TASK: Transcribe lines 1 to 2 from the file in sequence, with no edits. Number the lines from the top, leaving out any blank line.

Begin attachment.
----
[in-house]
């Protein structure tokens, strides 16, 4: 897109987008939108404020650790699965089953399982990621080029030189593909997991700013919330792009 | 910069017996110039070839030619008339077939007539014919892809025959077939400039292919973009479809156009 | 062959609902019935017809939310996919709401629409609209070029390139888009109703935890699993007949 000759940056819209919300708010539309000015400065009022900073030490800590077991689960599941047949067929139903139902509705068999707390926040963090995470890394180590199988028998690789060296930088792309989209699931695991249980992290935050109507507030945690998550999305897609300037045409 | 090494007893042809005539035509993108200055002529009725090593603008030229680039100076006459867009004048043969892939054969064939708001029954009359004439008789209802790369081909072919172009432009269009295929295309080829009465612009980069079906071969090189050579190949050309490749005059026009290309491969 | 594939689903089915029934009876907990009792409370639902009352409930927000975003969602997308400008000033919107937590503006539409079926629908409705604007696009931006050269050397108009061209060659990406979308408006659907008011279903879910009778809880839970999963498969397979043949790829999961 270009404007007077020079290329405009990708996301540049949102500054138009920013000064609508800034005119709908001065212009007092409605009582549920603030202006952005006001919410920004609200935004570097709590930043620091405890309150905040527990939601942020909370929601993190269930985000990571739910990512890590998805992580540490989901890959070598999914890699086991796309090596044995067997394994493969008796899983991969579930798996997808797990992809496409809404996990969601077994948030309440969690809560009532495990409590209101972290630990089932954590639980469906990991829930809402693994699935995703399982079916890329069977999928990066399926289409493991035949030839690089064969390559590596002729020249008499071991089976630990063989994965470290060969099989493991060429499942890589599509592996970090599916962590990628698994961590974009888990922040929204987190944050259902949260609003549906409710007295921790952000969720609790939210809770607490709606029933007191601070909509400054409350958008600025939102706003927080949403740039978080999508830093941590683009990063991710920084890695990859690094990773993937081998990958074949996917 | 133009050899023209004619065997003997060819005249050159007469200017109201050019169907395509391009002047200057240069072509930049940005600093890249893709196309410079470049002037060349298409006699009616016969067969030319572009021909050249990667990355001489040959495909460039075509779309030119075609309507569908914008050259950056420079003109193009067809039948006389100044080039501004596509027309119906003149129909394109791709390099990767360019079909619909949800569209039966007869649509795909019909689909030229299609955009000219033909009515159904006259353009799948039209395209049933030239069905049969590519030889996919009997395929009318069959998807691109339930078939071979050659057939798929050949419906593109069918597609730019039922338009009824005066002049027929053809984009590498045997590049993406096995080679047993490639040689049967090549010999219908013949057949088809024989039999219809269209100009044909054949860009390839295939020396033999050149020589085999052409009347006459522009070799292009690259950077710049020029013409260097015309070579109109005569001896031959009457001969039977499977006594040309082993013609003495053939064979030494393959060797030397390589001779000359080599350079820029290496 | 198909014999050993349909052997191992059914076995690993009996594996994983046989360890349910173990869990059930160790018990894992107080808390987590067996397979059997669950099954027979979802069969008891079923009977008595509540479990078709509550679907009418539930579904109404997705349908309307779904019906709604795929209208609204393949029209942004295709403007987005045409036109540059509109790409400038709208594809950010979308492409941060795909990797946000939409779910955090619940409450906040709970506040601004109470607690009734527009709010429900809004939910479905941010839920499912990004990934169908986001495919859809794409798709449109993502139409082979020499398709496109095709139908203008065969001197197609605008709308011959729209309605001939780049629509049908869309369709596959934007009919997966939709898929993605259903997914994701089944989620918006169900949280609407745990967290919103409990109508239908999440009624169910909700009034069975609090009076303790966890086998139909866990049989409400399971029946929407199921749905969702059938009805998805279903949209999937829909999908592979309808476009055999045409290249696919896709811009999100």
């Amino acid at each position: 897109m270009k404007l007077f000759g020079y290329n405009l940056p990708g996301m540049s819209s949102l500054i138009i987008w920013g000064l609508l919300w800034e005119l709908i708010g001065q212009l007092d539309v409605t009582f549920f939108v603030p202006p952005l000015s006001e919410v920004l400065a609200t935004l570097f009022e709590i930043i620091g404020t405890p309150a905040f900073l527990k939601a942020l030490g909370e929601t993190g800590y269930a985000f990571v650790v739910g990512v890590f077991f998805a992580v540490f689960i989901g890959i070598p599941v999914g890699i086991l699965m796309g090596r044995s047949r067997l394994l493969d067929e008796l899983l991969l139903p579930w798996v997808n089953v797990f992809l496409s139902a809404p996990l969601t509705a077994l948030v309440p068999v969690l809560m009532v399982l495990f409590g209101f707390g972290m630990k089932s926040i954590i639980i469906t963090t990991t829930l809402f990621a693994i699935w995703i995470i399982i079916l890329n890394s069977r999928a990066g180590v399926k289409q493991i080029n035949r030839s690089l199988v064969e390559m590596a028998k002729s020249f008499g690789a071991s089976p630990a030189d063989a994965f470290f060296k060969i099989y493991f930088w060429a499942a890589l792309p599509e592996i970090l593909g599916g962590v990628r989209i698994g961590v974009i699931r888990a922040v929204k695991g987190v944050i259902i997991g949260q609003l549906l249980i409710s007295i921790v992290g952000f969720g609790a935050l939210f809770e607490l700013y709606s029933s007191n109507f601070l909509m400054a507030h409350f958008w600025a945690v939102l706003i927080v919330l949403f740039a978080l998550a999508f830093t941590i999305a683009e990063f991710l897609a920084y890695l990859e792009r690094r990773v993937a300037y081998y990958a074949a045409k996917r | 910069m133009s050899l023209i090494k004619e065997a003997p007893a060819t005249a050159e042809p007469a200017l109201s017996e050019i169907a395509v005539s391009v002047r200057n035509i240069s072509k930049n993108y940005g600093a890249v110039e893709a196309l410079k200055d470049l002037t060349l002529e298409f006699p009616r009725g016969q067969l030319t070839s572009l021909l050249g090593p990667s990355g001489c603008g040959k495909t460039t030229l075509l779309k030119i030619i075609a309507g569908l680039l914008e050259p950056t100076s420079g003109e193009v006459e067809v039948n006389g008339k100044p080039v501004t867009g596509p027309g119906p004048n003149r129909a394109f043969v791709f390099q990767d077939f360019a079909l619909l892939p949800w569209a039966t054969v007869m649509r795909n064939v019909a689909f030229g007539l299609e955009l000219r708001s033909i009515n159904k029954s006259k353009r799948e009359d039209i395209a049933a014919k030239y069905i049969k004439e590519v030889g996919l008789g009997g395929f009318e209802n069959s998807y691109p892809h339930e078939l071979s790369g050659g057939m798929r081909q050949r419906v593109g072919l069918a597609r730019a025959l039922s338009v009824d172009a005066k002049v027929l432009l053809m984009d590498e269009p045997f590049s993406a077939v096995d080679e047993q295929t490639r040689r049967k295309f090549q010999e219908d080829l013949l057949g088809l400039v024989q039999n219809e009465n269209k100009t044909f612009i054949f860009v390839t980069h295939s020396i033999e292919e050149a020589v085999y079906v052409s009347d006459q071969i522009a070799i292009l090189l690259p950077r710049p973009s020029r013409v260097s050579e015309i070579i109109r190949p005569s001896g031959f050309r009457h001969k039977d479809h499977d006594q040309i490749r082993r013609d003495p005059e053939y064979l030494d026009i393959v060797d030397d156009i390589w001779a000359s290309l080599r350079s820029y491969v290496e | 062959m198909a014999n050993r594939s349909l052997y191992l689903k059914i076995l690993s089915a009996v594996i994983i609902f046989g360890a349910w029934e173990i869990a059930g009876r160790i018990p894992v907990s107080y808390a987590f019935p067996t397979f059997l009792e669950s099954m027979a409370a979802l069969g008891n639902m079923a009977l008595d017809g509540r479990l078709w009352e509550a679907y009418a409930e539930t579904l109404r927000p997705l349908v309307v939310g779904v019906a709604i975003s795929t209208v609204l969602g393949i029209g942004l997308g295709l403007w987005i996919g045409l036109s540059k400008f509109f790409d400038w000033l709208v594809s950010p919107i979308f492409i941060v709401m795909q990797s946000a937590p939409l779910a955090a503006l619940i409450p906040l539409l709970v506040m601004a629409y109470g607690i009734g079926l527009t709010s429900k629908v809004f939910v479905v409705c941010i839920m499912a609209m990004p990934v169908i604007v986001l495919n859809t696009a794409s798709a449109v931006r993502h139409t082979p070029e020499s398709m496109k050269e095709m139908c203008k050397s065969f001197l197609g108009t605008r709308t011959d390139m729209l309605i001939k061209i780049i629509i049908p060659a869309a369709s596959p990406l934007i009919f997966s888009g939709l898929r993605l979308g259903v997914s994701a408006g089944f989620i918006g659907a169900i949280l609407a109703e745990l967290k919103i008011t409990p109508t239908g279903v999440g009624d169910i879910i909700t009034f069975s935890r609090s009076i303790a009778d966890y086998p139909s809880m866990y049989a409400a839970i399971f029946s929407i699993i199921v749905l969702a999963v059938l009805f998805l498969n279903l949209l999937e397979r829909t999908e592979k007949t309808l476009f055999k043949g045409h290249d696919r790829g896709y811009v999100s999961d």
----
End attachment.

[in-house]
């Protein structure tokens, strides 16, 4: 897109987008939108404020650790699965089953399982990621080029030189593909997991700013919330792009 | 910069017996110039070839030619008339077939007539014919892809025959077939400039292919973009479809156009 | 062959609902019935017809939310996919709401629409609209070029390139888009109703935890699993007949 000759940056819209919300708010539309000015400065009022900073030490800590077991689960599941047949067929139903139902509705068999707390926040963090995470890394180590199988028998690789060296930088792309989209699931695991249980992290935050109507507030945690998550999305897609300037045409 | 090494007893042809005539035509993108200055002529009725090593603008030229680039100076006459867009004048043969892939054969064939708001029954009359004439008789209802790369081909072919172009432009269009295929295309080829009465612009980069079906071969090189050579190949050309490749005059026009290309491969 | 594939689903089915029934009876907990009792409370639902009352409930927000975003969602997308400008000033919107937590503006539409079926629908409705604007696009931006050269050397108009061209060659990406979308408006659907008011279903879910009778809880839970999963498969397979043949790829999961 270009404007007077020079290329405009990708996301540049949102500054138009920013000064609508800034005119709908001065212009007092409605009582549920603030202006952005006001919410920004609200935004570097709590930043620091405890309150905040527990939601942020909370929601993190269930985000990571739910990512890590998805992580540490989901890959070598999914890699086991796309090596044995067997394994493969008796899983991969579930798996997808797990992809496409809404996990969601077994948030309440969690809560009532495990409590209101972290630990089932954590639980469906990991829930809402693994699935995703399982079916890329069977999928990066399926289409493991035949030839690089064969390559590596002729020249008499071991089976630990063989994965470290060969099989493991060429499942890589599509592996970090599916962590990628698994961590974009888990922040929204987190944050259902949260609003549906409710007295921790952000969720609790939210809770607490709606029933007191601070909509400054409350958008600025939102706003927080949403740039978080999508830093941590683009990063991710920084890695990859690094990773993937081998990958074949996917 | 133009050899023209004619065997003997060819005249050159007469200017109201050019169907395509391009002047200057240069072509930049940005600093890249893709196309410079470049002037060349298409006699009616016969067969030319572009021909050249990667990355001489040959495909460039075509779309030119075609309507569908914008050259950056420079003109193009067809039948006389100044080039501004596509027309119906003149129909394109791709390099990767360019079909619909949800569209039966007869649509795909019909689909030229299609955009000219033909009515159904006259353009799948039209395209049933030239069905049969590519030889996919009997395929009318069959998807691109339930078939071979050659057939798929050949419906593109069918597609730019039922338009009824005066002049027929053809984009590498045997590049993406096995080679047993490639040689049967090549010999219908013949057949088809024989039999219809269209100009044909054949860009390839295939020396033999050149020589085999052409009347006459522009070799292009690259950077710049020029013409260097015309070579109109005569001896031959009457001969039977499977006594040309082993013609003495053939064979030494393959060797030397390589001779000359080599350079820029290496 | 198909014999050993349909052997191992059914076995690993009996594996994983046989360890349910173990869990059930160790018990894992107080808390987590067996397979059997669950099954027979979802069969008891079923009977008595509540479990078709509550679907009418539930579904109404997705349908309307779904019906709604795929209208609204393949029209942004295709403007987005045409036109540059509109790409400038709208594809950010979308492409941060795909990797946000939409779910955090619940409450906040709970506040601004109470607690009734527009709010429900809004939910479905941010839920499912990004990934169908986001495919859809794409798709449109993502139409082979020499398709496109095709139908203008065969001197197609605008709308011959729209309605001939780049629509049908869309369709596959934007009919997966939709898929993605259903997914994701089944989620918006169900949280609407745990967290919103409990109508239908999440009624169910909700009034069975609090009076303790966890086998139909866990049989409400399971029946929407199921749905969702059938009805998805279903949209999937829909999908592979309808476009055999045409290249696919896709811009999100």